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Isaac Boleslavsky vs Efim Geller
Zurich Candidates (1953), Zurich SUI, rd 19, Oct-04
Sicilian Defense: Classical. Fianchetto Variation (B58)  ·  0-1


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Kibitzer's Corner
Apr-07-07  Eatman: According to Bronstein in The BOOK, Boleslavsky had ingeniously calculated that he could defend both king and knight on 25. ... Rc3+ with 26. Rd3 ??!! with the only slight problem being that particular move was not street legal... :)
Premium Chessgames Member
  Domdaniel: Yep, 26.Rd3 would have been a nice resource, if only the piece on a3 hadn't been a King, with all the traditional arbitrary powers. Like check.

There's something to be said for Republican Chess, as played by Benjamin Franklin -- you only have to get out of check if your king is wise and good and has been behaving himself.

Maybe Boleslavsky was playing Bolshevik chess...?

Seriously, this is how mistakes are made: "I can parry a lateral rook attack with a lateral rook defence..."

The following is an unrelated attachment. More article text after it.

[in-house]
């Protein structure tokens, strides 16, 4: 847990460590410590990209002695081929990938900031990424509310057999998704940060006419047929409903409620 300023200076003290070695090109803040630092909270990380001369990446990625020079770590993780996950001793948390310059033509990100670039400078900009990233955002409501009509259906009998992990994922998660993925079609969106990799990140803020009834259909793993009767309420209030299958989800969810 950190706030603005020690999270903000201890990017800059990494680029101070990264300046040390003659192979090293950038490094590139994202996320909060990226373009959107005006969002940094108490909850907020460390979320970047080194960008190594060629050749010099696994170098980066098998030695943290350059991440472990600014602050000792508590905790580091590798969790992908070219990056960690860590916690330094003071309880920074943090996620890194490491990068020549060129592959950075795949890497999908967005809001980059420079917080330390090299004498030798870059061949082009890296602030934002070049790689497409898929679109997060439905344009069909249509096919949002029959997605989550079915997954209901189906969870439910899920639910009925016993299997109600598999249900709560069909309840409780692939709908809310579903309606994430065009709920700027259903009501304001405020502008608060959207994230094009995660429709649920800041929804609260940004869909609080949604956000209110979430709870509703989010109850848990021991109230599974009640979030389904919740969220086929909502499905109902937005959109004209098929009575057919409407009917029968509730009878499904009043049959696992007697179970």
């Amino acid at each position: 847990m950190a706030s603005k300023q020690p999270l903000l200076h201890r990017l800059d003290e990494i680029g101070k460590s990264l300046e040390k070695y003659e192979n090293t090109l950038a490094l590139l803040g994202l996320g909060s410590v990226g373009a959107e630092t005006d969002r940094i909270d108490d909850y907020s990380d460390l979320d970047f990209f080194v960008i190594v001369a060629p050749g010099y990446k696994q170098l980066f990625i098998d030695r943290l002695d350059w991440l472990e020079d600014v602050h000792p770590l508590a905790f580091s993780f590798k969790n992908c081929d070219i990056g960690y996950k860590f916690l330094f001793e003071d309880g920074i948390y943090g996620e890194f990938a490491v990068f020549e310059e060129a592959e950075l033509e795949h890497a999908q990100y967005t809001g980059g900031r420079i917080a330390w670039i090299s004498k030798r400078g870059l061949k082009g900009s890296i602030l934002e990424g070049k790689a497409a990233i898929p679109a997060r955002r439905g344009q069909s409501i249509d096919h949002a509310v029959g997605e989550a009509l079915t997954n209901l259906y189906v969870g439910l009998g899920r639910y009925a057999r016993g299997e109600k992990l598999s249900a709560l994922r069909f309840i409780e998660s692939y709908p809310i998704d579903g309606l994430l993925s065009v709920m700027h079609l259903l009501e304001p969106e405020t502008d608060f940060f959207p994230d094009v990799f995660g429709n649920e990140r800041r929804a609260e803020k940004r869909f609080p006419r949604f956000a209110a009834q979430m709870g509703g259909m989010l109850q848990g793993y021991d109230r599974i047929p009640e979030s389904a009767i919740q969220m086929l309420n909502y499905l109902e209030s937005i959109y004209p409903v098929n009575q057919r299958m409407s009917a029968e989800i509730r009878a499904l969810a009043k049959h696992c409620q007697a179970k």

Premium Chessgames Member
  jbennett: I'm doing a series of videos on the Zurich 1953 tournament. For round 19 I selected this game to cover:
May-10-17  cwcarlson: 27.g5! ♘e4 28.♗g2 ♖f4 29.♗e4 ♖e4 30.♖he1 ♖e1 31.♖e1 ♔f8 32.♖a1=.
Premium Chessgames Member
  whiteshark: "<15…♖xc3> Practically forced, according to Bronstein in his tournament book, as h4-h5 was a real threat now.

Najdorf – in his own less well-known book on the same tournament – calls it a sacrifice of both a positional and psychological nature.

Clearly, in this position with opposite-castled kings, White’s king position is affected by the weakened pawn structure on the queenside. Furthermore, White is deprived of ♘c3-d5, eliminating Black’s important defender on f6."

Arthur van de Oudeweetering in 'Chess Pattern Recognition for Beginners'

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